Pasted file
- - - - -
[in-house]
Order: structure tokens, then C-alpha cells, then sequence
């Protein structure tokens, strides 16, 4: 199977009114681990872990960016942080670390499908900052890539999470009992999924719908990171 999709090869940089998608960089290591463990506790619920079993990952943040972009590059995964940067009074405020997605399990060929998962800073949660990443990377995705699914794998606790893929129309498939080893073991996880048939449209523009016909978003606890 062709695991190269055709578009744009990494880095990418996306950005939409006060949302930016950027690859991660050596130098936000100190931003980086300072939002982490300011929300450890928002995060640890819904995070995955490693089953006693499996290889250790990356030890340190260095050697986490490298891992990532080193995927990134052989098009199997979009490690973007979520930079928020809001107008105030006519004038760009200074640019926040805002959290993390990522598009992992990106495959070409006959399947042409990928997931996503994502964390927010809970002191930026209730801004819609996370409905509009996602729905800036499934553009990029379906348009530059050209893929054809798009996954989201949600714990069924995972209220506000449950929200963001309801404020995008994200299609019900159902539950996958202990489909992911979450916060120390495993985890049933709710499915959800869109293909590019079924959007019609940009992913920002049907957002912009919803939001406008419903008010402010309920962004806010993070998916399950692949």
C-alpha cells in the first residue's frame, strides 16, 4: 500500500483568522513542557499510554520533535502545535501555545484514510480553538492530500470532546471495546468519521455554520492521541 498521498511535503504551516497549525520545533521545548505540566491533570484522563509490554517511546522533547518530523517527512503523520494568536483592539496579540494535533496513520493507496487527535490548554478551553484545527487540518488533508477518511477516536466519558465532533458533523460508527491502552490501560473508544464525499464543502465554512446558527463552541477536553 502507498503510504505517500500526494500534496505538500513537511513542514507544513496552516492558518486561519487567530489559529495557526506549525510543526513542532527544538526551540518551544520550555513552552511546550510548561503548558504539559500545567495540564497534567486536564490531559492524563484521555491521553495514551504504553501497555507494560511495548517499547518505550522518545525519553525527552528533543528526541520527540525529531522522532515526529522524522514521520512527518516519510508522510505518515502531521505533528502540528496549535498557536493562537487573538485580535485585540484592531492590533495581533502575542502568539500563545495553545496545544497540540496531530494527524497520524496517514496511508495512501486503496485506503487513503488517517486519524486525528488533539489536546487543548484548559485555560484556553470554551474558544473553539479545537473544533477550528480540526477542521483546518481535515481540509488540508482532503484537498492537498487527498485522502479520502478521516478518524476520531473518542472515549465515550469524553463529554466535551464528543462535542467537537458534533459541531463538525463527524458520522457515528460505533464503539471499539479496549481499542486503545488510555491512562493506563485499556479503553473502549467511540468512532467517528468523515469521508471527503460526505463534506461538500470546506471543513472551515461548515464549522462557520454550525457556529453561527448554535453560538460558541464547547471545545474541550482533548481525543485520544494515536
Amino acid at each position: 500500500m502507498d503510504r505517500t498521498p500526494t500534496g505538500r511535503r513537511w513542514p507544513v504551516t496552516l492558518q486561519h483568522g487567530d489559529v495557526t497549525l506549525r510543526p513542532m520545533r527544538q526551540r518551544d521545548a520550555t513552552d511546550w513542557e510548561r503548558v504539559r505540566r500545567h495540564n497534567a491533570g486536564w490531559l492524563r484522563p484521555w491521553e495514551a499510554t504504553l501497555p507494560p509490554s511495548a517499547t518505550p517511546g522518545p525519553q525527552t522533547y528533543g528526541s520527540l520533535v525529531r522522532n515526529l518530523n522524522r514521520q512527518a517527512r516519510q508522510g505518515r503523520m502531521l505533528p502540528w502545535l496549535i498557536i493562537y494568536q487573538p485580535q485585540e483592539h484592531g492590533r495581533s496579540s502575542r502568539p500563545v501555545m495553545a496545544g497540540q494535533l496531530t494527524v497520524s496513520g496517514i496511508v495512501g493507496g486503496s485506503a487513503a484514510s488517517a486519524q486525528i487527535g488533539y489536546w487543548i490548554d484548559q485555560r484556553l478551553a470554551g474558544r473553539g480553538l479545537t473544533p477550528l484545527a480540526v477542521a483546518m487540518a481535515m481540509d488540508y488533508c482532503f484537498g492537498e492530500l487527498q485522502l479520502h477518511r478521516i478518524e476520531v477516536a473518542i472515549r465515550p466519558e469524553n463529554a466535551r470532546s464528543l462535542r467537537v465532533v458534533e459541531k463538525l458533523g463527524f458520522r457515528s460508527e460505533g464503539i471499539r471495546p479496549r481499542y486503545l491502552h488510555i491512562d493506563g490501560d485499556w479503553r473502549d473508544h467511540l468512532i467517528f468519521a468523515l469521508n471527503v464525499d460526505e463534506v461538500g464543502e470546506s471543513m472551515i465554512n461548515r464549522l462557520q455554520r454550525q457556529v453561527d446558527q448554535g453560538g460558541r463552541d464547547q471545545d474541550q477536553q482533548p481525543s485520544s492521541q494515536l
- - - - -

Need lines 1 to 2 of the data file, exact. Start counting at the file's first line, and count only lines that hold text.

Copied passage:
[in-house]
Order: structure tokens, then C-alpha cells, then sequence